Should Mo have been the first unanimous player? Probably not, but only because it should have happened a while ago with some inner-circle legends (Ruth, Robinson, Gehrig, Mays, Mantle, Williams, etc.). He's a no-doubt, first-ballot Hall-of-Famer, and probably the only one from his line of work.
But he faced 268 batters per year. Halladay faced 3x as many. To put it into perspective, Here is a list of batters from last year who had roughly the same number of plate appearances as Mo's average batters-faced. By contrast, elite batters are putting up 650+ PAs per year.
In 103 less innings
I mean, take away that cutter and what have you got?
I’m kidding, of course. I doubt we’ll ever see another one like Mo again.
in any sport, especially considering how expansive it was - a body of work equivalent to well more than a full regular season. How he managed to find that higher postseason gear and consistently sustain it over that many years is beyond me.
Rivera has all-time best NYY postseason resume. Gehrig's OPS would be even higher had he not had an off Series in 1938, when he may've been in early stages of ALS.
As to other sports, it's pretty damned hard to compare T. Brady's postseason record (or that of a QB we had at ND in my day) to Rivera's. IIRC, MJ was NBA Finals MVP in all 6 of Bulls' title seasons, and he carried da Bulls to 2 conference finals against the Bad Boys before the title run.
Rivera had an awe-inspiring postseason record. How it compares to others' records involves considerable subjectivity.
He played both sides of the ball for the whole game. In that sense Rivera can’t compare. Jordan essentially dominated the NBA playoffs for the ‘90s. Even before the Bulls broke through against the Pistons, Detroit’s entire game plan was built around Jordan.
I can give you Gehrig for the World Series, but his playoff record (about 150 ABs) is not extensive enough to compare to what Rivera did in 140 innings across nearly 100 appearances. Of course it’s not at all Gehrig’s fault that there was only one playoff round then. Had he been given the opportunity to replicate what he did a few more times over across 700 plate appearances like Jeter, maybe he would have been able to maintain that same level of performance as we see with Rivera, but it’s highly unlikely.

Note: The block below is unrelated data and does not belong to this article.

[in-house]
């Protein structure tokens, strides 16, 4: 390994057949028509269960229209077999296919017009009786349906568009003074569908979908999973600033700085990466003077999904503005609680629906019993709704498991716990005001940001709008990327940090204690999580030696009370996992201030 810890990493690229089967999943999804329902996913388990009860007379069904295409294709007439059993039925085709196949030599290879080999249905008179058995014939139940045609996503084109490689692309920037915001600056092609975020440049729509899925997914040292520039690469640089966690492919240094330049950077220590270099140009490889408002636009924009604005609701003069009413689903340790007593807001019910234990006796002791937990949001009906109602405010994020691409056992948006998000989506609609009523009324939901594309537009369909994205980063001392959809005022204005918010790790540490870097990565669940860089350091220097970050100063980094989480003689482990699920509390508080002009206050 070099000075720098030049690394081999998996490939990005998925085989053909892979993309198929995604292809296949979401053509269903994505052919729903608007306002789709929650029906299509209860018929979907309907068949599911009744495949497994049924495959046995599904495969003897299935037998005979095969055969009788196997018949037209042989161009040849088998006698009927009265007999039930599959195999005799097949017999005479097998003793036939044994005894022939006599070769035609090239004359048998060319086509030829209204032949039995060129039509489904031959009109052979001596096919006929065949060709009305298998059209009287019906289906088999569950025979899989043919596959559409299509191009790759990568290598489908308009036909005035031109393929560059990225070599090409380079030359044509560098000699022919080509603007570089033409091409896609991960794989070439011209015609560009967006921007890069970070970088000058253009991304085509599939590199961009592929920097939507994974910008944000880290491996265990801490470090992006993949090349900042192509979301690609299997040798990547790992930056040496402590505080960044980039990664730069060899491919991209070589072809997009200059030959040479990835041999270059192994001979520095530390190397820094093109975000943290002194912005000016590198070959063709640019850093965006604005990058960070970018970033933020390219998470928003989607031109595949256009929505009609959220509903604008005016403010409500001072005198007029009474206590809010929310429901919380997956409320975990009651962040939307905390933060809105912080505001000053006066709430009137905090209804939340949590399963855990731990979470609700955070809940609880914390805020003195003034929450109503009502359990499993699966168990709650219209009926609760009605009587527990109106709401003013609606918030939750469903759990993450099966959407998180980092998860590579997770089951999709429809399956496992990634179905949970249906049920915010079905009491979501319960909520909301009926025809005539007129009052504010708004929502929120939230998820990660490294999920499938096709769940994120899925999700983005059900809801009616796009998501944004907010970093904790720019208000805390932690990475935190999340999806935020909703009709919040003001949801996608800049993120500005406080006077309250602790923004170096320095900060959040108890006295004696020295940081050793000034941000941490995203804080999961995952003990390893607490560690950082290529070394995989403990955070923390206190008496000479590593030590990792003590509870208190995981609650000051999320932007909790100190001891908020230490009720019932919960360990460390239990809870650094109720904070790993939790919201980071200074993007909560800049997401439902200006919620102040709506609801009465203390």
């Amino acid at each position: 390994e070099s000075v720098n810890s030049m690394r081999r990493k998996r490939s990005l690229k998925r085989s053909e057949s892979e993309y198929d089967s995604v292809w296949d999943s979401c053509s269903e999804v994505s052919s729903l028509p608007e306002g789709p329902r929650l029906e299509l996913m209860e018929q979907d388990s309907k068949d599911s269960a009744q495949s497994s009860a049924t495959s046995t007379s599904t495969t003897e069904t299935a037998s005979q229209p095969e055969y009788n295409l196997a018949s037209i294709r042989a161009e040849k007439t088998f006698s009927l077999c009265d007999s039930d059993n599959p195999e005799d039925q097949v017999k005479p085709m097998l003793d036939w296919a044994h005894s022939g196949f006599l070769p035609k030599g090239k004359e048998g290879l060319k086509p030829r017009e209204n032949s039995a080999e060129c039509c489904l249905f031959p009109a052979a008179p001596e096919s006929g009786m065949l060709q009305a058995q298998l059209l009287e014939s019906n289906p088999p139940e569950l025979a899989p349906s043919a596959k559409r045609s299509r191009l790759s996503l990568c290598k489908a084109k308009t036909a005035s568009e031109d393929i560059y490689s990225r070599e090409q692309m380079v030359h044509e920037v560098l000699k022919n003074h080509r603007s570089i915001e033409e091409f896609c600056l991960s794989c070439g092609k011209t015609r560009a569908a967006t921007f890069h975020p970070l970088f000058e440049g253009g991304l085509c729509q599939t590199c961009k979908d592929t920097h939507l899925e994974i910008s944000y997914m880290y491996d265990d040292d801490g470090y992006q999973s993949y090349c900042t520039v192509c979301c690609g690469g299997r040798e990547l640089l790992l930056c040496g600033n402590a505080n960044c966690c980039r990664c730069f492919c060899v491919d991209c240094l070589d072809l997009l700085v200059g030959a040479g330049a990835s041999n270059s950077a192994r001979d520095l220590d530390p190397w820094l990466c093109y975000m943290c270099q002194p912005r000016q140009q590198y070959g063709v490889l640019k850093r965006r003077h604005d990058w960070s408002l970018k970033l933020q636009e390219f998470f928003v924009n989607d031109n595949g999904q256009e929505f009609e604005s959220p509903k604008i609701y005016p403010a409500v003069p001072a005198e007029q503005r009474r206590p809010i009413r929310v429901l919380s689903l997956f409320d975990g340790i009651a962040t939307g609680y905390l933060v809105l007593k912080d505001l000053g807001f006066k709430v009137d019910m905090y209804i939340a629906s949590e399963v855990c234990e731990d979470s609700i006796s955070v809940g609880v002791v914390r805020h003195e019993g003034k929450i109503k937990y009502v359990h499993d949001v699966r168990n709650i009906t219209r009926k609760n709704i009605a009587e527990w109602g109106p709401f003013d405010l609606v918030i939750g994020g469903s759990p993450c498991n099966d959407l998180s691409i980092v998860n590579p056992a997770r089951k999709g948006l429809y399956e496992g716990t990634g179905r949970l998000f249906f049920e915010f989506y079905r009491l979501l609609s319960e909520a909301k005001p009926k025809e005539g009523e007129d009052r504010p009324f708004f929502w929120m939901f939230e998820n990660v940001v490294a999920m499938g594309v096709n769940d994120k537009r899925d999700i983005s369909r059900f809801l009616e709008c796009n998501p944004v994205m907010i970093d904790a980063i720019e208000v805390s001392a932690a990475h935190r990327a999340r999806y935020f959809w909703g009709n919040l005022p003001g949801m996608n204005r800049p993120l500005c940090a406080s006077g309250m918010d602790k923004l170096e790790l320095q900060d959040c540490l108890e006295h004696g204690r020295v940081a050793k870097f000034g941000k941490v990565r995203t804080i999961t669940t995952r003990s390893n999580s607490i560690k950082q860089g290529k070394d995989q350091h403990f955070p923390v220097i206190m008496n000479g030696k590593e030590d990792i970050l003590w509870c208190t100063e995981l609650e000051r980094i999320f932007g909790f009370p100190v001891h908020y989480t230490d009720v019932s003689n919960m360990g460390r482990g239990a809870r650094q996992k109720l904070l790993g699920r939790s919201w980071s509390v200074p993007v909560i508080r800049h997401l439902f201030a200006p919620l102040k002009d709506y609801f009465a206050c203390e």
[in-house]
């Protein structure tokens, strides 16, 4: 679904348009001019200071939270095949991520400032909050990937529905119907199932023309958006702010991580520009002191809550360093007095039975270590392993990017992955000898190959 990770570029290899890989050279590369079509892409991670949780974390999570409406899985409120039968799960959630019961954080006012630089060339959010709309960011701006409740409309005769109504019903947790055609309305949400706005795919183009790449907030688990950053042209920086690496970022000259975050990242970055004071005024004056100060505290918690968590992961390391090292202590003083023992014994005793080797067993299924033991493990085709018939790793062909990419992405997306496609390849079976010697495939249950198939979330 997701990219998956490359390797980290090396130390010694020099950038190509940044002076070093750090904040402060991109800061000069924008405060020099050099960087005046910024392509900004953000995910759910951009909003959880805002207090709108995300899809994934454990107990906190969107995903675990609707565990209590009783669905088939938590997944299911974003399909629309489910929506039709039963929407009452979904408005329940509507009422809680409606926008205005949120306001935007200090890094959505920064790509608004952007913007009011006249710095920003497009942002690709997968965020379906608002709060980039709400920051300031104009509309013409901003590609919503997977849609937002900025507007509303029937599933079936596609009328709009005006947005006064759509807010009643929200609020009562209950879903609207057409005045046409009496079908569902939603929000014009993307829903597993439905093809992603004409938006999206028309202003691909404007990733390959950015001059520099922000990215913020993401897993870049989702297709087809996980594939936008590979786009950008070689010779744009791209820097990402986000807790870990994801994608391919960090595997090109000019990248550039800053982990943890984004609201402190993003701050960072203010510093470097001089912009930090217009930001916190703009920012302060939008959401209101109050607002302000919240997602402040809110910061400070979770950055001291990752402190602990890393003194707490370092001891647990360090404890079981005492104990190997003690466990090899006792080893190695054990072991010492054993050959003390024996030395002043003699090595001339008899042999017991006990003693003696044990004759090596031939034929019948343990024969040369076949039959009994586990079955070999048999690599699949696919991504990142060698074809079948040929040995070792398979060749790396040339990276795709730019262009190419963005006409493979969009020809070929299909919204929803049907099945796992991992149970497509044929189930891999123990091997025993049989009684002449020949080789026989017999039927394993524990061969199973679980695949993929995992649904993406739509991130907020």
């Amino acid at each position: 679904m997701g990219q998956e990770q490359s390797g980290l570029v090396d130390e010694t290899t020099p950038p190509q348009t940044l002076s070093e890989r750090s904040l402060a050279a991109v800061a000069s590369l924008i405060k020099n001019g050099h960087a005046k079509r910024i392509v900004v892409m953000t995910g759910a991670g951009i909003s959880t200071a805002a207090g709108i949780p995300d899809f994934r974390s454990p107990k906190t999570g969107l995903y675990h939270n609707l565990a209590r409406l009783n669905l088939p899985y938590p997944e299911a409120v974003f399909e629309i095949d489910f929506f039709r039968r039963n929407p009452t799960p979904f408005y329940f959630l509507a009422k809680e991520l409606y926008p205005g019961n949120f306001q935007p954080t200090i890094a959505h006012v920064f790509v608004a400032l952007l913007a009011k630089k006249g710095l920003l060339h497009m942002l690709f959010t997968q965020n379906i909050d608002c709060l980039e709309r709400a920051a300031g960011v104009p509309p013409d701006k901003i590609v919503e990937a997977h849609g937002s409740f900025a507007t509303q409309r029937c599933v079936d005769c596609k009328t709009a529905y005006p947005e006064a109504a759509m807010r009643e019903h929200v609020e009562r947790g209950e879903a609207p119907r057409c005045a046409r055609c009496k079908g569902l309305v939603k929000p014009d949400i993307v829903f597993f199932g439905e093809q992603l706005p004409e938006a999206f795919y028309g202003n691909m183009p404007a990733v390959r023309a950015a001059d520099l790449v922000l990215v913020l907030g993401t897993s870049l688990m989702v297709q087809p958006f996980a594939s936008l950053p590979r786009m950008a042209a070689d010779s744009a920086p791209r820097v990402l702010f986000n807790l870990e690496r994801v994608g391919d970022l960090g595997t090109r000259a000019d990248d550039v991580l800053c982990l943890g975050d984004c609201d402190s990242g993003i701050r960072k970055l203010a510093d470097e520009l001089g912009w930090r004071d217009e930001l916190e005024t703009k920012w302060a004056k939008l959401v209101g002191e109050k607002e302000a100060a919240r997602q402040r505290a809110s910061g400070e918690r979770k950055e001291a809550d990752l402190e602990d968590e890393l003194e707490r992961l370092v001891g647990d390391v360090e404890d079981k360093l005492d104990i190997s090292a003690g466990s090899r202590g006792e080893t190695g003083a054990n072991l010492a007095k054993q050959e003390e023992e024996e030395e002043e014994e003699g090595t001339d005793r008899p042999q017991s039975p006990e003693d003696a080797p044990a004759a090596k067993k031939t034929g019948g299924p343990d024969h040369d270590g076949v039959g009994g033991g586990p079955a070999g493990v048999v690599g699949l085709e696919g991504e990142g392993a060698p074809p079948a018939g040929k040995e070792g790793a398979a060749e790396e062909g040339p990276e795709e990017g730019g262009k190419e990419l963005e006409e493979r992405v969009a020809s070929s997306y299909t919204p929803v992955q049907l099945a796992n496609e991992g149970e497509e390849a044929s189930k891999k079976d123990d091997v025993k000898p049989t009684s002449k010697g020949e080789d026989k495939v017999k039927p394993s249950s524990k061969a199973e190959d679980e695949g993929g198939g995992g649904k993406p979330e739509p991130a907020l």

If we are talking about most impressive individual cumulative playoff stat line, I’ll stand by my original answer of Rivera. He controlled the part of the game he could influence (9th and sometimes 8th from the mound) beyond what anyone has ever done in any sport. If we’re picking someone who controlled entire playoff seasons, then that opens up the conversation and I would go with Jordan. Sorry Bill Russell there were 9 teams in the NBA when you played.
earned run average in the postseason. That many innings is almost two seasons for a closer. Absolutely remarkable dominance.
in the postseason
name-your-second-best-reliever-season-of-all-time put together. Against the best teams the sport has to offer for two seasons.
Who are the closers not in the Hall who should be?
Hoffman missed out in his first two years of eligibility. Lee Smith just made it in.
Precisely because I'm biased against closers.
or televised. He was an outstanding closer. In his prime, his change-up was untouchable, and even past his prime, it was barely touchable. When the first bell tolled from Hell's Bells and bullpen door swung open, it was game over. His career totals are deserving of Cooperstown.